A Canvas Case Study: Higher Education

Brown University

Students and Faculty Choose Canvas

Brown University

Providence, RI, USA

8,848 Students



At Brown University, students helped drive the selection process for a new LMS. Canvas was selected for its usability, interoperability, and mobile capabilities, among other reasons. Involving the user community in the selection process for Canvas means that Brown’s investment in the success of its LMS is shared between administrators, faculty, and students.

The Challenge

In summer 2010, marketplace innovations had Brown University re-evaluating its overall LMS strategy. Administrators were increasingly concerned that their current technologies were not keeping up. The university had used WebCT since 2004, and about half its courses resided there. Blackboard’s decision to end WebCT support in 2013 presented an opportunity.

“We saw it as the moment to look at the LMS space again,” said Catherine Zabriskie, director of academic technology services at Brown.

The university’s LMS review centered on the entire user community, including students, faculty, and sta. Because users would be the ultimate beneficiaries of the LMS, Zabriskie ensured that they drove the selection process.

Her team conducted student and faculty focus groups and extensive surveys, which narrowed a wide range of LMS options to four: Blackboard Learn 9.1, Canvas, and two other open-source LMSs—Sakai and Moodle. Each contender, Zabriskie said, oered good functionality and features. The challenge was selecting the one system that users trusted most to meet their long-term needs.

Brown’s main criteria were: Usability: A clean interface and ease of use that would appeal to students, faculty, and sta. Functionality: A technical fit with Brown's student-centered focus. Interoperability: Integration with mobile devices, Google Apps for Education, and the student information system (SIS).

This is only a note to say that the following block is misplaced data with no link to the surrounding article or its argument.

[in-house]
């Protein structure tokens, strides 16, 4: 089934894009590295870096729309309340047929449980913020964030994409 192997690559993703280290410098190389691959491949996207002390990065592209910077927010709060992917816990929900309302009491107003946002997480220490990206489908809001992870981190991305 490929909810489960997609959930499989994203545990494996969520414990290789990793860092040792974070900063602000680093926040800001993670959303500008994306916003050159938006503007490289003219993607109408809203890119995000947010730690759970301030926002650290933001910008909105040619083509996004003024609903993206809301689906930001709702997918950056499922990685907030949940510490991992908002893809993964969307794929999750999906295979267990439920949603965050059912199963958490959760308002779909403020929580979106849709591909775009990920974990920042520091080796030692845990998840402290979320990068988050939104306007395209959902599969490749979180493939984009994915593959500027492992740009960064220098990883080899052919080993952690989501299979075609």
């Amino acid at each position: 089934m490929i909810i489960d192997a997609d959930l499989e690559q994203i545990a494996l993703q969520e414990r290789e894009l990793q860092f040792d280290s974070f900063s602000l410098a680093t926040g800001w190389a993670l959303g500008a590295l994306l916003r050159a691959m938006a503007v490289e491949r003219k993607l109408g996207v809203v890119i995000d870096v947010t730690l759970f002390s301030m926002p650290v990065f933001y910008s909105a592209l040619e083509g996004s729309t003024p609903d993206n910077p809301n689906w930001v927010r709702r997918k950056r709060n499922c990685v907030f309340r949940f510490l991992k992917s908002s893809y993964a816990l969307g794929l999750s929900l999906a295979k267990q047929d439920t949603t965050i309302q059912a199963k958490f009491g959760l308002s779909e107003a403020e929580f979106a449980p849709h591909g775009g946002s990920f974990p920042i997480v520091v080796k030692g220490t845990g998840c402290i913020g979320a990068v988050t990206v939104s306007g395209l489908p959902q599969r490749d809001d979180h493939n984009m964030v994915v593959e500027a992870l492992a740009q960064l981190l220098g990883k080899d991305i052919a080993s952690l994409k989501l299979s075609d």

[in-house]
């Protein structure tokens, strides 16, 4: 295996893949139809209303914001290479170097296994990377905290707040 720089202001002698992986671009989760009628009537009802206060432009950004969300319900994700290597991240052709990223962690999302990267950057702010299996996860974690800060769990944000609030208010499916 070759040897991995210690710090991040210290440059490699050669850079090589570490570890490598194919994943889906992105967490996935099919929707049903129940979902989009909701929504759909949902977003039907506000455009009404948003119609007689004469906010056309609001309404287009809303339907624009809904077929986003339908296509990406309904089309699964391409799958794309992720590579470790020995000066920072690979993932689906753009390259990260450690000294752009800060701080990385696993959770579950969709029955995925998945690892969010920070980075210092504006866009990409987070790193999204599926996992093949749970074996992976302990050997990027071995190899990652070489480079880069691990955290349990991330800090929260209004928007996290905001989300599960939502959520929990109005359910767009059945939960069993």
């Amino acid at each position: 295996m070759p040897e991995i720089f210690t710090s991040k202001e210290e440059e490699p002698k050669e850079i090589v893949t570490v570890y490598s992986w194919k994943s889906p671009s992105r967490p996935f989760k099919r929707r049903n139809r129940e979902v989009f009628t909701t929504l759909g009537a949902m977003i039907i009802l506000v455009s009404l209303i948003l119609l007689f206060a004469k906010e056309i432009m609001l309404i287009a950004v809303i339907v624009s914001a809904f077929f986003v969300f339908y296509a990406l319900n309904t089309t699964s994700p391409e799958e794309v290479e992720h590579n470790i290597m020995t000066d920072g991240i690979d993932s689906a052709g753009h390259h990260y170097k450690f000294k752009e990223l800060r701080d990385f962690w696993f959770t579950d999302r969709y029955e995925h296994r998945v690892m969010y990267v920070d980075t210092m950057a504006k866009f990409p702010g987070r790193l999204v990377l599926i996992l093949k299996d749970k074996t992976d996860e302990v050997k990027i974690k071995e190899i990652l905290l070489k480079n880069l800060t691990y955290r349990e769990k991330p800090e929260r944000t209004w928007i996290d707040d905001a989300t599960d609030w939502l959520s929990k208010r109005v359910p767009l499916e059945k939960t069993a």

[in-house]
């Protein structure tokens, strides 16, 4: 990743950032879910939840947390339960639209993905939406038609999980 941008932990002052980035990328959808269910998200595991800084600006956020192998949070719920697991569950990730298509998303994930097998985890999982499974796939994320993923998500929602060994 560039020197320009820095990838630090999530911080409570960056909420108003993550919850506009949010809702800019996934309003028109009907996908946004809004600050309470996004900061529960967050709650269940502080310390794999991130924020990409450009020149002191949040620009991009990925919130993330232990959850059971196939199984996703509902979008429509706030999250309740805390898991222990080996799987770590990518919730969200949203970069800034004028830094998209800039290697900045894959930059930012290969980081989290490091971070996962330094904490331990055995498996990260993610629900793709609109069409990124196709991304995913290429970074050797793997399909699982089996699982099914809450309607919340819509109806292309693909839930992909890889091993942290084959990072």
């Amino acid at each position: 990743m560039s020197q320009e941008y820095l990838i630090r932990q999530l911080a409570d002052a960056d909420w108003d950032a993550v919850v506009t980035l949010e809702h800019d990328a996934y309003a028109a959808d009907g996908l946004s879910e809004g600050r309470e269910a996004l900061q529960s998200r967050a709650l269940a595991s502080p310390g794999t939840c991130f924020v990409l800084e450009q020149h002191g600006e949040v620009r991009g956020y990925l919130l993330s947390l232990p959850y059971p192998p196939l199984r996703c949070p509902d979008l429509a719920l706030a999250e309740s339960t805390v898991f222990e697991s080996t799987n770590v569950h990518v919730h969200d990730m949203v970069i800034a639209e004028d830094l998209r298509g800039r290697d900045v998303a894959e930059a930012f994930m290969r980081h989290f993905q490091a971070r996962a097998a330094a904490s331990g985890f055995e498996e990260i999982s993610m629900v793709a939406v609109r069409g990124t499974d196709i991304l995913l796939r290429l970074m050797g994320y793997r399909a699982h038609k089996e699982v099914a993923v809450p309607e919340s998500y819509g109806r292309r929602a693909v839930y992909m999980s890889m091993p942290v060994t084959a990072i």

In addition to the users, feedback came from executive sponsors representing major campus stakeholders, including a standing academic technology steering committee. The project team itself was faculty- and student-heavy, reflecting Brown’s emphasis on student input.

Users tested the program by following scripts as they moved through the LMS. Student participation was integral throughout the selection process. Students took advantage of “sandboxes” to visit a showcase site and use the product in a sample setting. They also interacted with the technology steering committee and executive sponsors.

Key Insights

Concern that its LMS technologies were falling behind market innovations drove Brown to evaluate its strategy and test new learning management systems.

Students and faculty drove the LMS selection process.

Superior usability, mobile device support, and seamless app integration tipped the decision in Canvas’ favor.

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The Solution

After all the research, the Brown team chose Canvas.

What attracted us most to Canvas, if I had to boil it down, is the overall look and feel. The students feel more comfortable because Canvas feels much more like the tools they spend time in.

-Catherine Zabriskie, Director of Academic Technology Services, Brown University

One appealing feature that set Canvas apart from other options and made it a particularly good fit for Brown, Zabriskie noted, is a design that integrates teaching and learning. While instructors and students have dierent roles as they use the product, they are part of the same environment.

“That feeling is very much a part of Canvas,” Zabriskie said, “and it echoes a philosophy at the university. The integration in the design is in line with the way we think at Brown—we very much value the perspective of our students.”

The Result

The focus on ease of use also highlighted Canvas’ tight integration with Google Apps because Brown uses Google for email, calendaring services, and some collaborative tools. Evaluators were also impressed with out-of-the-box support for mobile devices and integration with video and live chat.

Instructure’s open APIs were also important—an interested Brown student could build an app adding specific functionality to Canvas.

Involving the user community in the selection process for Canvas means that Brown’s investment in the success of its LMS is shared between administrators, faculty, and students.

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